Translit, an Ireland-based language service provider (LSP), has announced that it will be donating its services to the roughly 100,000 Ukrainian refugees expected to enter Ireland over the next few months.
Specifically, the company says it will be offering its interpreting technology, Translit RSI, to Irish government agencies, non-governmental organizations (NGOs), charities, and refugees who are unable to get support from these groups. MultiLingual spoke with the company’s CEO, Alex Chernenko, who was born in Odessa, Ukraine, about the importance of providing linguistic assistance to Ukrainian refugees as war rages on in their country.
“LSPs need to be the middlemen to help these people communicate with their host countries,” Chernenko said. “These people will be physically and mentally drained by the time they reach Ireland and it’s important they can communicate their message to the various government bodies when they get here. That’s where we can help.”
A few years after Chernenko moved to Ireland in 2003, the European Union expanded to include several countries in central and eastern Europe, such as Poland, Romania, and Bulgaria. The large wave of immigrants that entered Ireland in response exposed weak points in the country’s ability to provide adequate language access services — Chernenko said he committed himself to providing interpreting services to recent immigrants during this time.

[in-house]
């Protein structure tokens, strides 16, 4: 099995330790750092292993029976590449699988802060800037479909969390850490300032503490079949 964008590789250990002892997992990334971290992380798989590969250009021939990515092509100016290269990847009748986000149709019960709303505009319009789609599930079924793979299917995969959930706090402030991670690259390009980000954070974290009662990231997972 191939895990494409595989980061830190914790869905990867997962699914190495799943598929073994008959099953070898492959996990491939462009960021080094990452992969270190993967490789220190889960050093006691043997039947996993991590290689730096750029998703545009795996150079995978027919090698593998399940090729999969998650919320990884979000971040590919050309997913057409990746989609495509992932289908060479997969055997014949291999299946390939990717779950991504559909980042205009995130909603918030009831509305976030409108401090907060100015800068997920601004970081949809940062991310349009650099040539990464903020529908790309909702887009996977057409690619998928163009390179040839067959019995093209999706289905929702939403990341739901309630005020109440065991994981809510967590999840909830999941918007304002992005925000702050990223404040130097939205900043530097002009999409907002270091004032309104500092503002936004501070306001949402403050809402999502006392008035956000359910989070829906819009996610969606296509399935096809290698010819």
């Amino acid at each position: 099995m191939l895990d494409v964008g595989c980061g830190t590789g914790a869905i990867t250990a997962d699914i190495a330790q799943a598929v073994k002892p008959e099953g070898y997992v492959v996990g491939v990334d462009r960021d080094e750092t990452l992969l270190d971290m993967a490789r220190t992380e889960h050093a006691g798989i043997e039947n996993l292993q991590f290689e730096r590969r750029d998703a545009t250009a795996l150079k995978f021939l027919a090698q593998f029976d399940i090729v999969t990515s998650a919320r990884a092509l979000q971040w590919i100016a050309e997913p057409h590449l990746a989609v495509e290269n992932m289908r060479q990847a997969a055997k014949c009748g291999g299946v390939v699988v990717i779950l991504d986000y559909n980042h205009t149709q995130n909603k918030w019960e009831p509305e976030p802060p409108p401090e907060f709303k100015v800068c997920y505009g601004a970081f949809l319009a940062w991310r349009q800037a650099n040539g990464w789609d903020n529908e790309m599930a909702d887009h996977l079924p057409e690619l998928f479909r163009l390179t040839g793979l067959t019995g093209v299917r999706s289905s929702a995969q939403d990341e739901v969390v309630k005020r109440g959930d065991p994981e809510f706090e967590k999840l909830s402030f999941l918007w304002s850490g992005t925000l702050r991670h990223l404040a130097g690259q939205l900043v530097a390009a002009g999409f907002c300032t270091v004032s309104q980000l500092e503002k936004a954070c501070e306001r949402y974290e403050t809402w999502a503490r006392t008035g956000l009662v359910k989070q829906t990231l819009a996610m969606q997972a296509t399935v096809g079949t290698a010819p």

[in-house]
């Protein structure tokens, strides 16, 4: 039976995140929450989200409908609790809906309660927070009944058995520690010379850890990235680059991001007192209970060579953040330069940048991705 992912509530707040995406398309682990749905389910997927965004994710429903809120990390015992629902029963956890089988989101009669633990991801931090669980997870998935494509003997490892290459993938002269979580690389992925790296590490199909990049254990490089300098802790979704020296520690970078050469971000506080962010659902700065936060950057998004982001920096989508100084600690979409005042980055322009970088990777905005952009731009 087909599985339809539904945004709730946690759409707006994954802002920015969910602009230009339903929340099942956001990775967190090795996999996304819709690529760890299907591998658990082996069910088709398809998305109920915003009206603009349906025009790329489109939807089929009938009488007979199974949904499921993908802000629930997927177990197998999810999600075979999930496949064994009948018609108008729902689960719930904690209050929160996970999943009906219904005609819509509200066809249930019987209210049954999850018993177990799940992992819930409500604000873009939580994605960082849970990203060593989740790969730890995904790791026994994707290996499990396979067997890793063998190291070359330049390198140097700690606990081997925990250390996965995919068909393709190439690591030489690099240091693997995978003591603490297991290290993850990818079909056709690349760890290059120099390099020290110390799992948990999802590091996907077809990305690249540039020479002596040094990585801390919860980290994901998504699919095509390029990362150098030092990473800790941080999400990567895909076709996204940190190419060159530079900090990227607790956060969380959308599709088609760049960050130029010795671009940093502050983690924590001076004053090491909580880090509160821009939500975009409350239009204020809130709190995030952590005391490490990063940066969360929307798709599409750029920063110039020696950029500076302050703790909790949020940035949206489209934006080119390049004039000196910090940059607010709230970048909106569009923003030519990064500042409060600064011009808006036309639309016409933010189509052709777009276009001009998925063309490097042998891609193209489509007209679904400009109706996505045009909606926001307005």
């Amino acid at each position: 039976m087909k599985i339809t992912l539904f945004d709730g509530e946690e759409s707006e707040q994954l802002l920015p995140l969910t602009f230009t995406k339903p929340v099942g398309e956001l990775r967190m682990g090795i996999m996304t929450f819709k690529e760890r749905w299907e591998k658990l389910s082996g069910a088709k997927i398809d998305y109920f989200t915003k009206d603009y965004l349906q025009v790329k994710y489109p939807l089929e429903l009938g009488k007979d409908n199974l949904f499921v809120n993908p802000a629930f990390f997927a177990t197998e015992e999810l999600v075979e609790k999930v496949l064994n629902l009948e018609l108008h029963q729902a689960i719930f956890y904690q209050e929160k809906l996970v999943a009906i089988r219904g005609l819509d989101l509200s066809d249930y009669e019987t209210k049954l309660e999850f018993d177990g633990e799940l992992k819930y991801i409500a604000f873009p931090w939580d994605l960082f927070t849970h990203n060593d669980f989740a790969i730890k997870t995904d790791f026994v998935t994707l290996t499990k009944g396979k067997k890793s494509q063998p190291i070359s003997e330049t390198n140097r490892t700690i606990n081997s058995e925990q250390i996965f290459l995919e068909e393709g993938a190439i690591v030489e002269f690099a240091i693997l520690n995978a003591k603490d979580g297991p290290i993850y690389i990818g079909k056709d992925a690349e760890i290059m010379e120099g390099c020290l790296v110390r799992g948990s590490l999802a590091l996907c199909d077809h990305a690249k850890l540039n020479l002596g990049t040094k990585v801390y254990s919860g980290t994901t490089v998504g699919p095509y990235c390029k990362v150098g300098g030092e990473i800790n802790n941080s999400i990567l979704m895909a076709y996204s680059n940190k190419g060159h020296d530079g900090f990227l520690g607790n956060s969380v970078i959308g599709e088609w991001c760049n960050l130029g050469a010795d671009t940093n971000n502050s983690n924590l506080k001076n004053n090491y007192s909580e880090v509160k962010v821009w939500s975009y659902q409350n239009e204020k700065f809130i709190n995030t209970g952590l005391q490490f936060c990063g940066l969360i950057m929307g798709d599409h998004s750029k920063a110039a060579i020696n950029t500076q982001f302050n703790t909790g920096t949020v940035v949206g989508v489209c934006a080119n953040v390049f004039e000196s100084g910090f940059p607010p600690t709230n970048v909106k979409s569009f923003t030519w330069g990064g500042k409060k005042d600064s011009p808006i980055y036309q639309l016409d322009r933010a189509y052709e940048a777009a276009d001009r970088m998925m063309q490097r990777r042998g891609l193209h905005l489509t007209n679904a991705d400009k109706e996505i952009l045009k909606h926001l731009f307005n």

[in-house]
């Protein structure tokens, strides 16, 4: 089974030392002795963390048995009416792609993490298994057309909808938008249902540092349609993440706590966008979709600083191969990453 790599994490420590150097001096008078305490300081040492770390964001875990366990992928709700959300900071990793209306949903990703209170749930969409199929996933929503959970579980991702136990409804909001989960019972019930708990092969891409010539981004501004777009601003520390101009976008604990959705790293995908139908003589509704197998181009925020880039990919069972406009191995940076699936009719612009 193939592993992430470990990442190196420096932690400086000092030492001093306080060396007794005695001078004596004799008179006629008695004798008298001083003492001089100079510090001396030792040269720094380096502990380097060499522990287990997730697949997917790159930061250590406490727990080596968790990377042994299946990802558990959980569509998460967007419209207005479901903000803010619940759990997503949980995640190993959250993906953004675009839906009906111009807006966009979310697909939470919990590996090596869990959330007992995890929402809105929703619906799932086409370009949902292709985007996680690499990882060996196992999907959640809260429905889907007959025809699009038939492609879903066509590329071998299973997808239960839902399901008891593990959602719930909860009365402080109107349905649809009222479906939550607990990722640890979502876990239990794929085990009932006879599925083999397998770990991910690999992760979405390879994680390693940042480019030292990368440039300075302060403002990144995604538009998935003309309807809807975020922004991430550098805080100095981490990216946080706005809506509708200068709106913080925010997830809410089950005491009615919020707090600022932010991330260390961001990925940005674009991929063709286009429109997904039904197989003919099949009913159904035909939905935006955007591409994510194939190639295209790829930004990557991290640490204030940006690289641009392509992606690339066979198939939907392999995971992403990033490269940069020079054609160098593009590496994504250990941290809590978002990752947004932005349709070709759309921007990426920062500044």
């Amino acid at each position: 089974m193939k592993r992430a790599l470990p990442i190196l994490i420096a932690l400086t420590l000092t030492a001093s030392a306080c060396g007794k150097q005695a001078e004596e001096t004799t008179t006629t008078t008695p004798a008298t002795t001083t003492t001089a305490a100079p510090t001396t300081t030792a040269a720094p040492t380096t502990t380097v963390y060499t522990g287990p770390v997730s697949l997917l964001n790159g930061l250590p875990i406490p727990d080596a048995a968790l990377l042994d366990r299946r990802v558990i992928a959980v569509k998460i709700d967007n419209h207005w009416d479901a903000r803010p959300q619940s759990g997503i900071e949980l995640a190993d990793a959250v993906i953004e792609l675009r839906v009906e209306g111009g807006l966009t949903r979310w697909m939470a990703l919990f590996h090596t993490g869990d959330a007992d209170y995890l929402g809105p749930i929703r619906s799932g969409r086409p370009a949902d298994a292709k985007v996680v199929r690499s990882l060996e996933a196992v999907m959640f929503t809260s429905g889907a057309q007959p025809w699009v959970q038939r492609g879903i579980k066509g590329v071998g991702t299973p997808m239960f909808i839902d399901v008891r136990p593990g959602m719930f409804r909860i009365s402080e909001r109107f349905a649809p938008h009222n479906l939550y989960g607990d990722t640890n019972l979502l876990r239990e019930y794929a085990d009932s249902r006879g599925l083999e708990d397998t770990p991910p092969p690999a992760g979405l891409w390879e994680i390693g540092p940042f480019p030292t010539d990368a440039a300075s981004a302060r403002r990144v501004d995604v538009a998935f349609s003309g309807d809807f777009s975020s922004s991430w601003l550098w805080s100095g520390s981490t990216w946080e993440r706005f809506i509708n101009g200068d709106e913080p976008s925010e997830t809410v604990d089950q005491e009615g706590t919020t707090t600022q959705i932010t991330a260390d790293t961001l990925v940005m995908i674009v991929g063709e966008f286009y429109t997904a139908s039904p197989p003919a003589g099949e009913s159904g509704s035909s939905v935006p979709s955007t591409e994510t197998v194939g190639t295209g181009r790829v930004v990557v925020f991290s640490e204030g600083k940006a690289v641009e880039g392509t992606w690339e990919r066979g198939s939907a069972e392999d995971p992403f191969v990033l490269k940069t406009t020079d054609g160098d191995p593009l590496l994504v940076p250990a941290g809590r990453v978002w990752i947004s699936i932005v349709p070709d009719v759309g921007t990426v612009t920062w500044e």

“I was working on the front line in the mid-2000s when there was a huge influx of immigrants after the expansion of Europe,” he said. “I know that Ireland will struggle to find the services to cope with 100,000 arriving on our shores.”
This time around, Chernenko has a particularly personal connection to the refugee crisis — with family and friends based in Ukraine, Chernenko and his company recognized that Ukrainians will need strong support from the international community in the coming weeks. He noted that other LSPs are in an important position to provide aid to refugees, who will likely need significant help with language access as they arrive in foreign countries.
“Language services come in different shapes and sizes. The Ukrainian refugees will need help with communication including personal documents, medical records, birth certificates, marriage certificates, travel documents, (and so on),” Chernenko said. “All of that information has to be translated, and with 100,000 refugees on the way here it will be a huge challenge.”